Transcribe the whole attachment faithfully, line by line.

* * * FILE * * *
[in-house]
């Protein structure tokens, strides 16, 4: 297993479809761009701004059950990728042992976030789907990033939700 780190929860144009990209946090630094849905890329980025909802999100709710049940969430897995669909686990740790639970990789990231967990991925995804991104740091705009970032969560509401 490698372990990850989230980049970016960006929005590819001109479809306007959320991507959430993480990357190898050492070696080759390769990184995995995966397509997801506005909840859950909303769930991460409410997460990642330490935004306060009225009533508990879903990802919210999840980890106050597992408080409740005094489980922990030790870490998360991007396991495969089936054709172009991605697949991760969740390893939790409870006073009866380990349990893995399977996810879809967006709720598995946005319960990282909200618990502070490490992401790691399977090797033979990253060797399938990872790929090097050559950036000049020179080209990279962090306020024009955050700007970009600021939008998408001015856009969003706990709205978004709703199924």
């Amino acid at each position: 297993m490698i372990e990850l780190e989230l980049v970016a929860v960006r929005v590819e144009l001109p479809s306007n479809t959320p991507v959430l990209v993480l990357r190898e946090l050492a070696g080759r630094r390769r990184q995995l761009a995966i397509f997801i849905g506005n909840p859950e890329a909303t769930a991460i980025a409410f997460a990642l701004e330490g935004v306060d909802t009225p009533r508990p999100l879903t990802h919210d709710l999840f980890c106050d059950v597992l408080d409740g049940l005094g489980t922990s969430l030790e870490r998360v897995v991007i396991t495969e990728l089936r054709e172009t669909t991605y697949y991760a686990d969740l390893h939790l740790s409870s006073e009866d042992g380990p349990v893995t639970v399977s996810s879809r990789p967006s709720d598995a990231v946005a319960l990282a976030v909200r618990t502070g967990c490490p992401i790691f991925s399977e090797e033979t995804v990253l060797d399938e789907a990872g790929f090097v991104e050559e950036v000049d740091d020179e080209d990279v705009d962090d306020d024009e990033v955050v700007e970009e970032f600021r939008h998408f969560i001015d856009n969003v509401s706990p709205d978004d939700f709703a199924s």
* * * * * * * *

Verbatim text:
[in-house]
């Protein structure tokens, strides 16, 4: 297993479809761009701004059950990728042992976030789907990033939700 780190929860144009990209946090630094849905890329980025909802999100709710049940969430897995669909686990740790639970990789990231967990991925995804991104740091705009970032969560509401 490698372990990850989230980049970016960006929005590819001109479809306007959320991507959430993480990357190898050492070696080759390769990184995995995966397509997801506005909840859950909303769930991460409410997460990642330490935004306060009225009533508990879903990802919210999840980890106050597992408080409740005094489980922990030790870490998360991007396991495969089936054709172009991605697949991760969740390893939790409870006073009866380990349990893995399977996810879809967006709720598995946005319960990282909200618990502070490490992401790691399977090797033979990253060797399938990872790929090097050559950036000049020179080209990279962090306020024009955050700007970009600021939008998408001015856009969003706990709205978004709703199924």
């Amino acid at each position: 297993m490698i372990e990850l780190e989230l980049v970016a929860v960006r929005v590819e144009l001109p479809s306007n479809t959320p991507v959430l990209v993480l990357r190898e946090l050492a070696g080759r630094r390769r990184q995995l761009a995966i397509f997801i849905g506005n909840p859950e890329a909303t769930a991460i980025a409410f997460a990642l701004e330490g935004v306060d909802t009225p009533r508990p999100l879903t990802h919210d709710l999840f980890c106050d059950v597992l408080d409740g049940l005094g489980t922990s969430l030790e870490r998360v897995v991007i396991t495969e990728l089936r054709e172009t669909t991605y697949y991760a686990d969740l390893h939790l740790s409870s006073e009866d042992g380990p349990v893995t639970v399977s996810s879809r990789p967006s709720d598995a990231v946005a319960l990282a976030v909200r618990t502070g967990c490490p992401i790691f991925s399977e090797e033979t995804v990253l060797d399938e789907a990872g790929f090097v991104e050559e950036v000049d740091d020179e080209d990279v705009d962090d306020d024009e990033v955050v700007e970009e970032f600021r939008h998408f969560i001015d856009n969003v509401s706990p709205d978004d939700f709703a199924s």